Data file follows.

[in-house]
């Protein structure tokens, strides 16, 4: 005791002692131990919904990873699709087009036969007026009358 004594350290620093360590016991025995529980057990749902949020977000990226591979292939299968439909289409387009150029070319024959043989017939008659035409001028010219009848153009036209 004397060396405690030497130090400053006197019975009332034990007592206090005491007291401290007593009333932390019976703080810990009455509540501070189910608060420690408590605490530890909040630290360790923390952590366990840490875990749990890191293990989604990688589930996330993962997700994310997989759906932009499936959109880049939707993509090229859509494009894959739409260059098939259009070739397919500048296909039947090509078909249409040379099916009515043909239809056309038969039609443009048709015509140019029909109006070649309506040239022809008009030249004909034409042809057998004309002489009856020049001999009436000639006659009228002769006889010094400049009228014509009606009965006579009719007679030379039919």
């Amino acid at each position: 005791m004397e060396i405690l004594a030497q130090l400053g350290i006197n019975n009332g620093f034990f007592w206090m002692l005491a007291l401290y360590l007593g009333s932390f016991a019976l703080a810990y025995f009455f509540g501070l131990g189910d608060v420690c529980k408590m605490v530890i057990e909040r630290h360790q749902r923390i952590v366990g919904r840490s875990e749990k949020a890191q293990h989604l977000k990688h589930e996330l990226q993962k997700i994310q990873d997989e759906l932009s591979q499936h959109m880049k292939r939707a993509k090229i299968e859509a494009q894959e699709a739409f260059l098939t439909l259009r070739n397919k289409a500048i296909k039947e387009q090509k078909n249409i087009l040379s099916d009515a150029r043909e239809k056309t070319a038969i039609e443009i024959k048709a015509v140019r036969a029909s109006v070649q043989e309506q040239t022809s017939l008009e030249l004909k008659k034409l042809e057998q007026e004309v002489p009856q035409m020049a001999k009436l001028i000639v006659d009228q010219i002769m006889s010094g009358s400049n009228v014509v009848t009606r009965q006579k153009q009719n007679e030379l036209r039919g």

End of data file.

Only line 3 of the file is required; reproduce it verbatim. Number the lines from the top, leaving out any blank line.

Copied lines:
């Amino acid at each position: 005791m004397e060396i405690l004594a030497q130090l400053g350290i006197n019975n009332g620093f034990f007592w206090m002692l005491a007291l401290y360590l007593g009333s932390f016991a019976l703080a810990y025995f009455f509540g501070l131990g189910d608060v420690c529980k408590m605490v530890i057990e909040r630290h360790q749902r923390i952590v366990g919904r840490s875990e749990k949020a890191q293990h989604l977000k990688h589930e996330l990226q993962k997700i994310q990873d997989e759906l932009s591979q499936h959109m880049k292939r939707a993509k090229i299968e859509a494009q894959e699709a739409f260059l098939t439909l259009r070739n397919k289409a500048i296909k039947e387009q090509k078909n249409i087009l040379s099916d009515a150029r043909e239809k056309t070319a038969i039609e443009i024959k048709a015509v140019r036969a029909s109006v070649q043989e309506q040239t022809s017939l008009e030249l004909k008659k034409l042809e057998q007026e004309v002489p009856q035409m020049a001999k009436l001028i000639v006659d009228q010219i002769m006889s010094g009358s400049n009228v014509v009848t009606r009965q006579k153009q009719n007679e030379l036209r039919g």